Improving resiliency in military systems will require organizational and cultural shifts
In 2017, the malware known as NotPetya tore through the internet, crippling computers throughout Ukraine first and then paralyzing companies and government agencies around the world. If such a cyberattack were to disrupt the U.S. military systems used for command and control, the consequences could have a serious impact on U.S. missions and even result in the loss of life. As attackers grow increasingly sophisticated, their success at infiltrating and significantly disrupting mission systems is not a question of if, but when.
Just as important as defending a mission system from exploitation is ensuring the mission's resiliency. A resilient mission system can keep fulfilling its most important functions and adapt to circumstances even when its walls are breached. Researchers in Lincoln Laboratory's Secure Resilient Systems and Technology Group are working to understand how to design for, improve, and test resiliency in government systems and networks. This work is part of the multiprogram Applied Resilience for Mission Systems (ARMS) effort under Martine Kalke within the Cyber Security and Information Sciences Division. ARMS is focused on defining and implementing resiliency for Laboratory prototypes and government programs.
"What we care about is how to ensure that our warfighters can still perform their missions even when the adversary is actively disrupting their capabilities," cyber researcher Orton Huang said. "Our capabilities will be disrupted and degraded; we'll lose information and secrets, but how do we make sure we can respond and recover so that some portion of our missions can keep going? And how do you not just reset to a prior state but actually change and adapt? This is not just about the technology but involves the whole organization as we need to learn and evolve."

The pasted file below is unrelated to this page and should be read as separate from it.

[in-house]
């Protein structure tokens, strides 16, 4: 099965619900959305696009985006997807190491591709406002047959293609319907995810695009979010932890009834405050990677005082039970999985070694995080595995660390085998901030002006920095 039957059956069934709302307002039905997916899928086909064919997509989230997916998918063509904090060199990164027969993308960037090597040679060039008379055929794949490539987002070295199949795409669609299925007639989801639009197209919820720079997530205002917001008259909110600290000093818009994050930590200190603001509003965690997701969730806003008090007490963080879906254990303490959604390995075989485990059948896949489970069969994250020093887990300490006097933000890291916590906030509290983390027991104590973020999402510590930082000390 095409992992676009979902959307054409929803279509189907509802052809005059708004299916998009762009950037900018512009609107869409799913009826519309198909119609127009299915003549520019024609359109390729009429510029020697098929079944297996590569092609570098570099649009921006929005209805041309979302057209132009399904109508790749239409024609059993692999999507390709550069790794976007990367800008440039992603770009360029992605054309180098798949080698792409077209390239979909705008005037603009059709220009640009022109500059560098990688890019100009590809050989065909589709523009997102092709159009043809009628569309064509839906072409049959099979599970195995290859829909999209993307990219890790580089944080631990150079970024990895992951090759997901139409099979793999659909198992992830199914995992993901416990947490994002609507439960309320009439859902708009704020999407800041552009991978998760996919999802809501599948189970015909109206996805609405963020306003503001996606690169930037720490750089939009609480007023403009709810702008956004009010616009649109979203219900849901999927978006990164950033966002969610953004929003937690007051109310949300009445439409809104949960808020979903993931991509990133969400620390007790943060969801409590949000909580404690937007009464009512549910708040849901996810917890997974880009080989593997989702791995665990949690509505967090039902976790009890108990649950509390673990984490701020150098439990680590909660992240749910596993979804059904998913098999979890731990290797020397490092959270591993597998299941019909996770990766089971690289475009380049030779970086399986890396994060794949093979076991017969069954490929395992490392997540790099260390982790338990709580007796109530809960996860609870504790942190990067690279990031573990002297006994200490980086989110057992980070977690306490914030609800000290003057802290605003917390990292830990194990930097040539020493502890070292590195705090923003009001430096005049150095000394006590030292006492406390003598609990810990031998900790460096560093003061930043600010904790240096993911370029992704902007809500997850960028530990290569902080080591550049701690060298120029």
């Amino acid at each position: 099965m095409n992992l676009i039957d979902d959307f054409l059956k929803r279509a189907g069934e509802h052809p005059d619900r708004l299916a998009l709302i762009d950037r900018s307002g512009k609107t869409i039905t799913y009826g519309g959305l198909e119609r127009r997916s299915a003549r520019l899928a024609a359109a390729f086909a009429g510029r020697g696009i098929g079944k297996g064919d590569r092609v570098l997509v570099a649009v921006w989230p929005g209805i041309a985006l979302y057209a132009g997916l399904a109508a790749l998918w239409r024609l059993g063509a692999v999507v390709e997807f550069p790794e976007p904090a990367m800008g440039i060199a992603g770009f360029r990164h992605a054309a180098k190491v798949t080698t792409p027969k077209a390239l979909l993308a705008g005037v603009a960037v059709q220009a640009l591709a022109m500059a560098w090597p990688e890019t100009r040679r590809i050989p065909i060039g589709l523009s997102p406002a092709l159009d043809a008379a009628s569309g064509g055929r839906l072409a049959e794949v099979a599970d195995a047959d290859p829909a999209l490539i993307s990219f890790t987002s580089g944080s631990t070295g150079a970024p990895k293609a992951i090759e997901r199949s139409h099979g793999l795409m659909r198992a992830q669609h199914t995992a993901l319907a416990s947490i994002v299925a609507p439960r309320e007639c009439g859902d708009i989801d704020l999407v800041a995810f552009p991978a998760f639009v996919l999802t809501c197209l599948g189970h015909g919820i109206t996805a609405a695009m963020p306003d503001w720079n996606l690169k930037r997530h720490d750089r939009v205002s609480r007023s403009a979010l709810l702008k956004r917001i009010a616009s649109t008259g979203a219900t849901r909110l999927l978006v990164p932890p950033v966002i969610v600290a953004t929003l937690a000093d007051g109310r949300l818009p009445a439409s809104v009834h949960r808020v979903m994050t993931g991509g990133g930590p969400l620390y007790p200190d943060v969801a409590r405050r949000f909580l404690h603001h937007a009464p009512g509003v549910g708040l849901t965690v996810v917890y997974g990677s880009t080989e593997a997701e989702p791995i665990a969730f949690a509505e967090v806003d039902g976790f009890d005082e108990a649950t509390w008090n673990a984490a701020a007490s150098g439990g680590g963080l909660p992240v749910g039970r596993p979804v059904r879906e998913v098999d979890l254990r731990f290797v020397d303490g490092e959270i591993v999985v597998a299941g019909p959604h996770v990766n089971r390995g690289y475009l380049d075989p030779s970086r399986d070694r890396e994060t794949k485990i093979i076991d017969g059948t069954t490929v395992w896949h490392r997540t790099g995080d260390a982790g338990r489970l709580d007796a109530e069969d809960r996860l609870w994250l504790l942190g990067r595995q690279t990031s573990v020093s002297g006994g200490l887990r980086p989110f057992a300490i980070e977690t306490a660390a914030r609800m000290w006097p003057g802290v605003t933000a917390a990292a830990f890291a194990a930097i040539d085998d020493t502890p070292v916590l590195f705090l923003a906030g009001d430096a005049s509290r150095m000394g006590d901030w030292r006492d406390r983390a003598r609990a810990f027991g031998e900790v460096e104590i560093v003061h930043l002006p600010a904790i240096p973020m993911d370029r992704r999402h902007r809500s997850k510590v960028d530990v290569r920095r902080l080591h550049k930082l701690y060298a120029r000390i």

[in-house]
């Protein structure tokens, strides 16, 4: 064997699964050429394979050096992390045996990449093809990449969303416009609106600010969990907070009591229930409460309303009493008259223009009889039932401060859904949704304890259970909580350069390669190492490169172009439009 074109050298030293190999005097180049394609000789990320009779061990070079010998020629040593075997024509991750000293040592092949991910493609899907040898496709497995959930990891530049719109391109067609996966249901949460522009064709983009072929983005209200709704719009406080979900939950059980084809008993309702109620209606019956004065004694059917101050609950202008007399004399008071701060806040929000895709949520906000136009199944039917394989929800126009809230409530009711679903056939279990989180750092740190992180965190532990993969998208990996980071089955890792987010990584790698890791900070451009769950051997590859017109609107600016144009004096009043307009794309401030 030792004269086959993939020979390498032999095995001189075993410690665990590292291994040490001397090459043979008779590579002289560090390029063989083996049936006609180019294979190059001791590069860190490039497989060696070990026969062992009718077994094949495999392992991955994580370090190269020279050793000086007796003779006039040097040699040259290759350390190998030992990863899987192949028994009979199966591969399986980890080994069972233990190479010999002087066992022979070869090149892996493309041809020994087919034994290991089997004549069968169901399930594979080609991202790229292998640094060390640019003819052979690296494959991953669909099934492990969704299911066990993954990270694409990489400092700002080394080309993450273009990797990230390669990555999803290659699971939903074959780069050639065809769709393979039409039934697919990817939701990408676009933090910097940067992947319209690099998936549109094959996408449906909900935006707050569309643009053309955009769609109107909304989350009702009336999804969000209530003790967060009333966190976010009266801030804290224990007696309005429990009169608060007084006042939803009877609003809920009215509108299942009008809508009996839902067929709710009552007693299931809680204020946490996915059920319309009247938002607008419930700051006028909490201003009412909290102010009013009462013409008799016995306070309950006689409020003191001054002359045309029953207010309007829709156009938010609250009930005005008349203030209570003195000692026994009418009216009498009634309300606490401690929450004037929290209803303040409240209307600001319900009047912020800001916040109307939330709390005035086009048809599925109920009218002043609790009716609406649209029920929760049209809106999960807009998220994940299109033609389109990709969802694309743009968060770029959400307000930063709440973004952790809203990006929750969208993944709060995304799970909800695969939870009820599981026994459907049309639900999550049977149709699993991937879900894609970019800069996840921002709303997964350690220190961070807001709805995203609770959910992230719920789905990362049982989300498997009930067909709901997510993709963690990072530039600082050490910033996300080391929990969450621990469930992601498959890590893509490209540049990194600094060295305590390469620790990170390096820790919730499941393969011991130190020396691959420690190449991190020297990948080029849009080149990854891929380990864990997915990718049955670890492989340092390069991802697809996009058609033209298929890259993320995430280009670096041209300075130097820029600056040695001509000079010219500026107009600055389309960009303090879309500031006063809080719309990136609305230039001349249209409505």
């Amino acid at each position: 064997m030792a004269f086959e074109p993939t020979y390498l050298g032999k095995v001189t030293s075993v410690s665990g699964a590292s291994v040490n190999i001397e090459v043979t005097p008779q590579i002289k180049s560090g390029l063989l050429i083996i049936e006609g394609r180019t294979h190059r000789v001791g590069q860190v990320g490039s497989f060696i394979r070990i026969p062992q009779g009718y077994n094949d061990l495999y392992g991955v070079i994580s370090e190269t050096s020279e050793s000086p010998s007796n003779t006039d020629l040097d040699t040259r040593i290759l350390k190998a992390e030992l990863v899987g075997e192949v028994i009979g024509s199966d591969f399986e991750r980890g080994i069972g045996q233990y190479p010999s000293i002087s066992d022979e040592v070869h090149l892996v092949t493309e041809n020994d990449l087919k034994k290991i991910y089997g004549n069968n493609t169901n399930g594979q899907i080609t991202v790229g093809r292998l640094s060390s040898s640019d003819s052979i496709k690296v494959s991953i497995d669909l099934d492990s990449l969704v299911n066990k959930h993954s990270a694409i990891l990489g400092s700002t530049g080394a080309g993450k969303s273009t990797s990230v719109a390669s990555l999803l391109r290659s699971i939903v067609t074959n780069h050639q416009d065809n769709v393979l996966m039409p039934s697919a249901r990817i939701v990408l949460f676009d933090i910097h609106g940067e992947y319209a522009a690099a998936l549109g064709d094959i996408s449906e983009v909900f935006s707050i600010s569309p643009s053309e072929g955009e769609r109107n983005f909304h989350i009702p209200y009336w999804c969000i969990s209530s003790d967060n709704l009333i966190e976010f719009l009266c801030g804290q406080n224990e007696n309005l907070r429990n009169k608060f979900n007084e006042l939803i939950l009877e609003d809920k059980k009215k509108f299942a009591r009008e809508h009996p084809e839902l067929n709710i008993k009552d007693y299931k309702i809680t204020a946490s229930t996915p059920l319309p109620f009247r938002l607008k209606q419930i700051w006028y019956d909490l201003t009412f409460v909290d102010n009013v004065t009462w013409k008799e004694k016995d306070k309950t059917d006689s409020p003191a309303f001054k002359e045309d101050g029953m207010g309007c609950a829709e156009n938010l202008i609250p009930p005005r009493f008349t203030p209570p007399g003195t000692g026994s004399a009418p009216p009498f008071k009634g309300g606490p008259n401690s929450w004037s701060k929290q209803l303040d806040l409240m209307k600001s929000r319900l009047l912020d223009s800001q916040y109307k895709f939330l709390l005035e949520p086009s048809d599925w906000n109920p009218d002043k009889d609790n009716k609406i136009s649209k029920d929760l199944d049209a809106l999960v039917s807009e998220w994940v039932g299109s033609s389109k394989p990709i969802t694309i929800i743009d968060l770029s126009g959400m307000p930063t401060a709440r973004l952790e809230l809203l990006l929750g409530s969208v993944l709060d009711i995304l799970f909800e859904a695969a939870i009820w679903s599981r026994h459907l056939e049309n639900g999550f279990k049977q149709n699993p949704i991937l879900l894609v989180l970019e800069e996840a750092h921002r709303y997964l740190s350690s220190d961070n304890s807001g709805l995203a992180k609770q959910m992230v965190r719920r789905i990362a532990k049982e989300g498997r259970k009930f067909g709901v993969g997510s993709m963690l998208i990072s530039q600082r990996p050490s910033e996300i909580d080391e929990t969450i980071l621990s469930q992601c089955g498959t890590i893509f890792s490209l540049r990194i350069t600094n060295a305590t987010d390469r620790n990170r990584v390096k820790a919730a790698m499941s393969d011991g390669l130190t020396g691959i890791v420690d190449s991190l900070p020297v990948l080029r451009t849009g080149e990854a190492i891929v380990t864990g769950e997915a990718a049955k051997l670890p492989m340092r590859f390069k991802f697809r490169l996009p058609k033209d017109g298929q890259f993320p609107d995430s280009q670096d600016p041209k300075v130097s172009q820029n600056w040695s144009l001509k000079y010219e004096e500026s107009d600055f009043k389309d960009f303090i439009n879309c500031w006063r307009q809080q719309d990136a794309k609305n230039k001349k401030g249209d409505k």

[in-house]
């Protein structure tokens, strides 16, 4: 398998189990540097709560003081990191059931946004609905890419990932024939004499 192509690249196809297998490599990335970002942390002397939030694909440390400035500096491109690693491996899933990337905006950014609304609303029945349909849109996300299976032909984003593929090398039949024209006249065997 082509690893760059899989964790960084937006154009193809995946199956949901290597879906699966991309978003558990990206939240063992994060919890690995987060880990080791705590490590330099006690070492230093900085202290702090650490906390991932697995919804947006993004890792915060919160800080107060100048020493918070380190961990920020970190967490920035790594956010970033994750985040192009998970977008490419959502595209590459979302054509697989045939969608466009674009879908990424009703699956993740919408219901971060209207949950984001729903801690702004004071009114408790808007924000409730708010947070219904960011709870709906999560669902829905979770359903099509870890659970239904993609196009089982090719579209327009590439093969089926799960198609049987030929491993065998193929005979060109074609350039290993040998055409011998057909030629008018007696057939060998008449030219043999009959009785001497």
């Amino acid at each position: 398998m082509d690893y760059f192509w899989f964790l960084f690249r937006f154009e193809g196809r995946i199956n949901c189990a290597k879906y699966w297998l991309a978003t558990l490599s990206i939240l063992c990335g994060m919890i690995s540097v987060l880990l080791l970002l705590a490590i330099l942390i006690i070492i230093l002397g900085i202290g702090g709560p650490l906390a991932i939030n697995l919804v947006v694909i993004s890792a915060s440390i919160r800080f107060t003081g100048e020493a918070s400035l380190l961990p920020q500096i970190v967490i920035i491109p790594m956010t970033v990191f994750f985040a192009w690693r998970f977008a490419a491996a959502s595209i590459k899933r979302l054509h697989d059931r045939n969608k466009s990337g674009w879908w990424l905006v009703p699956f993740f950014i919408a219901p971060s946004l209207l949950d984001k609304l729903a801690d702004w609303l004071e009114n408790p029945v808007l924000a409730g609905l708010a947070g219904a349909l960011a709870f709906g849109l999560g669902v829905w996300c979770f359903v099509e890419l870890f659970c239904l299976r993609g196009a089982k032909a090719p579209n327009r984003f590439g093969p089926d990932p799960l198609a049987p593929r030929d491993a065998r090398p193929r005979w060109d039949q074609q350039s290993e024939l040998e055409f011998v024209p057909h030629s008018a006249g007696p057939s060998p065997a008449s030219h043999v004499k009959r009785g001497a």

Lincoln Laboratory hosted an invitation-only workshop earlier this year to discuss these challenges. The workshop focused on understanding and defining resiliency from different perspectives and included five panel discussions on how industries and the Department of Defense view, build, and manage resiliency within their organizations. More than 60 people attended, including invited panelists and moderators from Stanford University, Columbia University, Bank of America, Akamai, SEI CERT, Naval War College, New England Complex Systems Institute, Capsule8, Microsoft, George Mason University, Boston Cybernetics Institute, Threat Stack, and Atlantic Council.